• Write a few notes after each one regarding why you think they make a good merger or acquisition target. Be specific – cite products, services, people, similar marketing communication.
  • Sleep on it for a night or two. Revisit the list and the notes and see if they still make sense.
  • If it still makes sense in a day or two, introduce the idea to a couple of trusted lieutenants in your organization and get their take on it. Discuss all of the challenges listed above and any additional ones that you identify.

 

If after this internal deliberation, you still think it’s a promising idea –

  • Initiate a conversation with the principal of the target company. Suggest lunch or coffee. This is your first opportunity to gauge the culture of the organization, because culture flows down from the top.
  • If the conversation is positive, introduce the merger/acquisition topic. If there is interest from both sides, sign a mutual non-disclosure agreement. This will ensure that any financials or trade secrets disclosed during the following discussions will remain private.
  • Arrange a meeting with a small group from both entities. Invite operations people, finance people and tech people. In this meeting you’re still checking for culture fit and you’re starting to dig into overarching operational questions. It might be a good idea to engage a third-party to manage this meeting. Their job is to make sure everyone’s concerns are aired and addressed.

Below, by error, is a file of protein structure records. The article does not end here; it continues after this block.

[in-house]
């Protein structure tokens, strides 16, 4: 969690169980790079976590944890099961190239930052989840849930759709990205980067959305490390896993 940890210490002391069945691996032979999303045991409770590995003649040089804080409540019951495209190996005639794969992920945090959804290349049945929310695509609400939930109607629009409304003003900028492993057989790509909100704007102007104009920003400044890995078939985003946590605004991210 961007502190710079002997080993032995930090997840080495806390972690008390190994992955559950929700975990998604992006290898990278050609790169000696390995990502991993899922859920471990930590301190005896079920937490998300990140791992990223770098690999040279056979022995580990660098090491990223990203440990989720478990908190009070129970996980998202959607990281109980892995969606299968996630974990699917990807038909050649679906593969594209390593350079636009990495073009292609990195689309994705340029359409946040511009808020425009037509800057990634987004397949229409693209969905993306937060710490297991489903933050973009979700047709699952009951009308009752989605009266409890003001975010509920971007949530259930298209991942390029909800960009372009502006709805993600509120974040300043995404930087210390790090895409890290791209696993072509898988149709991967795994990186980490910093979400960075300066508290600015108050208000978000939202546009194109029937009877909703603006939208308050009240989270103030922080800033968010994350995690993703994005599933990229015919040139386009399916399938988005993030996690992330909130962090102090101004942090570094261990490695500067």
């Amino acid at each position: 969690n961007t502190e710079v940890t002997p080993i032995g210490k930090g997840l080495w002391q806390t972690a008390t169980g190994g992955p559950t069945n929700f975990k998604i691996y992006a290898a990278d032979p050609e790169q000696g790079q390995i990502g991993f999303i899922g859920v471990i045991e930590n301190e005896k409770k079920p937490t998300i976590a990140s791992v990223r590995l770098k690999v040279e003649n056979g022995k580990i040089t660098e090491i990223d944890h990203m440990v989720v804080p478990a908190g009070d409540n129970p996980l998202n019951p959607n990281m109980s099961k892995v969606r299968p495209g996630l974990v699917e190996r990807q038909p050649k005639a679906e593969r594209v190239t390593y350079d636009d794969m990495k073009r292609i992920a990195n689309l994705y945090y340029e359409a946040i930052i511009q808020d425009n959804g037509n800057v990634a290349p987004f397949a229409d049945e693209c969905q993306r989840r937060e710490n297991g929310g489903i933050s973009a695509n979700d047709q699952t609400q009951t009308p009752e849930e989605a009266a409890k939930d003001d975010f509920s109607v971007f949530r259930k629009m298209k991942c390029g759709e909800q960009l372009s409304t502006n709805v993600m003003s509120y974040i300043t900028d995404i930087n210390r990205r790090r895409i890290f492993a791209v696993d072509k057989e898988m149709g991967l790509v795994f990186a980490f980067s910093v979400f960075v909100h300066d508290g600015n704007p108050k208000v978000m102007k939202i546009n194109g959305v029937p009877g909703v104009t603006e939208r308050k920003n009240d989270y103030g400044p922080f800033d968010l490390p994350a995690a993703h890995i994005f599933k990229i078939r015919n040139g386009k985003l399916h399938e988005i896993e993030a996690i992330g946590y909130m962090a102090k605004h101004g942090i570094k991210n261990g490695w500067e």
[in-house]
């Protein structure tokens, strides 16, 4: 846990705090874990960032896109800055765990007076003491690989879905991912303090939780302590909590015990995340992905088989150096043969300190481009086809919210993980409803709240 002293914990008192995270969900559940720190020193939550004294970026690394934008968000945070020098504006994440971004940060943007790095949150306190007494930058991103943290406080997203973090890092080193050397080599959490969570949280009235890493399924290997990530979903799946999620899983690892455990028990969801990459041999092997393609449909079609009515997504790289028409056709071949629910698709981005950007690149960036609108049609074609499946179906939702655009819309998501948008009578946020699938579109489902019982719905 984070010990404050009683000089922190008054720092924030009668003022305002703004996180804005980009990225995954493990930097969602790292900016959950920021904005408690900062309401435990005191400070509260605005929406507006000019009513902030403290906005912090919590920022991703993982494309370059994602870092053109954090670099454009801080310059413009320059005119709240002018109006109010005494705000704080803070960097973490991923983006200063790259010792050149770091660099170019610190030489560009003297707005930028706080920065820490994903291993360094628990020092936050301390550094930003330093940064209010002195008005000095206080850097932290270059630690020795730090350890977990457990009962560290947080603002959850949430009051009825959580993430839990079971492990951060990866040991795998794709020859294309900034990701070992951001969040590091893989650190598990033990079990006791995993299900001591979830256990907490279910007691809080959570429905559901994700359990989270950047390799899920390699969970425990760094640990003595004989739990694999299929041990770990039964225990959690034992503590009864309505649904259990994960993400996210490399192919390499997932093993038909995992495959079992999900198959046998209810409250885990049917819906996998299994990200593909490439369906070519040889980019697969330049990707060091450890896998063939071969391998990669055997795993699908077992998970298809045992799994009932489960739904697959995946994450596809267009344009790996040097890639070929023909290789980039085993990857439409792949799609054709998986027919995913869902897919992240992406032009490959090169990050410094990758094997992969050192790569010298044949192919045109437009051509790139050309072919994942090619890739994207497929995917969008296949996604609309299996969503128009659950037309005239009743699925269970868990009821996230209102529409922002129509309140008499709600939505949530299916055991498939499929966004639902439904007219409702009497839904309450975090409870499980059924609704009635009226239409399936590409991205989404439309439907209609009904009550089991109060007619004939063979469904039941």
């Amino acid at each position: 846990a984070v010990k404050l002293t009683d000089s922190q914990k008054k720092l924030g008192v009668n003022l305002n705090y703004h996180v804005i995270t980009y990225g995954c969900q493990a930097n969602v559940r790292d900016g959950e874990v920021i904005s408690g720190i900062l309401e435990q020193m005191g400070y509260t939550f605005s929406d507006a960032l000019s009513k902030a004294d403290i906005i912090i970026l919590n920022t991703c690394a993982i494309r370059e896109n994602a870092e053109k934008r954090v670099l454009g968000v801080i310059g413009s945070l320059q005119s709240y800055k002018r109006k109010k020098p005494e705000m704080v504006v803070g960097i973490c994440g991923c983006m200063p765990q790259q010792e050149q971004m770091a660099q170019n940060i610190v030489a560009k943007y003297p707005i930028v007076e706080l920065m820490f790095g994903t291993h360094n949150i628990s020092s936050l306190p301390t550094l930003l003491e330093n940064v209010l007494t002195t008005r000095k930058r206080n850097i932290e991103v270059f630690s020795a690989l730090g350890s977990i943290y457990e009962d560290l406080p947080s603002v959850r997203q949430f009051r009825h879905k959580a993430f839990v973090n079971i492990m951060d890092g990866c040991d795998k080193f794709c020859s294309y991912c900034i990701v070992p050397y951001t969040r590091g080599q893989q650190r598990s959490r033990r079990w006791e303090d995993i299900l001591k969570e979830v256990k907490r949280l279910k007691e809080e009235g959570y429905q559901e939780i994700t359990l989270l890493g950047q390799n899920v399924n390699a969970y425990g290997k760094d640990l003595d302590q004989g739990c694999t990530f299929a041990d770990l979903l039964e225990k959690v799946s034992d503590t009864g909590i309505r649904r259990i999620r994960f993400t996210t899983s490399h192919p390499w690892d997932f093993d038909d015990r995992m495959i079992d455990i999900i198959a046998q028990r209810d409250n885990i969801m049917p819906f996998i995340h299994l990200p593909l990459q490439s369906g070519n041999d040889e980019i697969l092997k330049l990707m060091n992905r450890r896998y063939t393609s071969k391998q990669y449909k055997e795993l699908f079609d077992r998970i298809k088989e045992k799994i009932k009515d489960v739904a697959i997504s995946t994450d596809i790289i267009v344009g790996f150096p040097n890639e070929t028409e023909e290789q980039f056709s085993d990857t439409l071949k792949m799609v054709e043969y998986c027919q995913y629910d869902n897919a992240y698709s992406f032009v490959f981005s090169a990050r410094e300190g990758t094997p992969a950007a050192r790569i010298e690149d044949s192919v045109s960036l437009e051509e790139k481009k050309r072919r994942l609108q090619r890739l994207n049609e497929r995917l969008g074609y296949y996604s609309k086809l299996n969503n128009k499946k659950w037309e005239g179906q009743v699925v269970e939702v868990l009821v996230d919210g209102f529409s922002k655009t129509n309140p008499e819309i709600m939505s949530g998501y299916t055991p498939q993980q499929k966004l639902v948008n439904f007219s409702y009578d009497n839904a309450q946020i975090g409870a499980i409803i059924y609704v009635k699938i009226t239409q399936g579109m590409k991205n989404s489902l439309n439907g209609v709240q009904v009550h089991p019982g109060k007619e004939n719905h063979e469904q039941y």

• Each entity needs to have a debrief after this meeting to discuss culture, markets, operations, finance, and tech.
  • If everyone involved is still feeling positive, it’s time to involve legal counsel, accountants and possibly consultants with experience in merging operations (if you haven’t involved them up until now).

 

This One Year, Thirty Minute Challenge was a thought-starter for one of the more ground-shifting topics in the series. If you decide to undertake one of these strategies, think long and hard, and get help.

The One Year, Thirty Minute Challenge :: Week 21 :: Marketing :: Social Media

Unless your current and potential clients constitute a very obscure part of the business-to-consumer or business-to-business landscape, you need an effective social media presence. Look at these statistics from Hootsuite (a social media management tool vendor) Source: https://blog.hootsuite.com/social-media-statistics-for-social-media-managers/.

  • 50% of the global population (3.8 billion people) uses social media
  • 84% of people with access to the internet use social media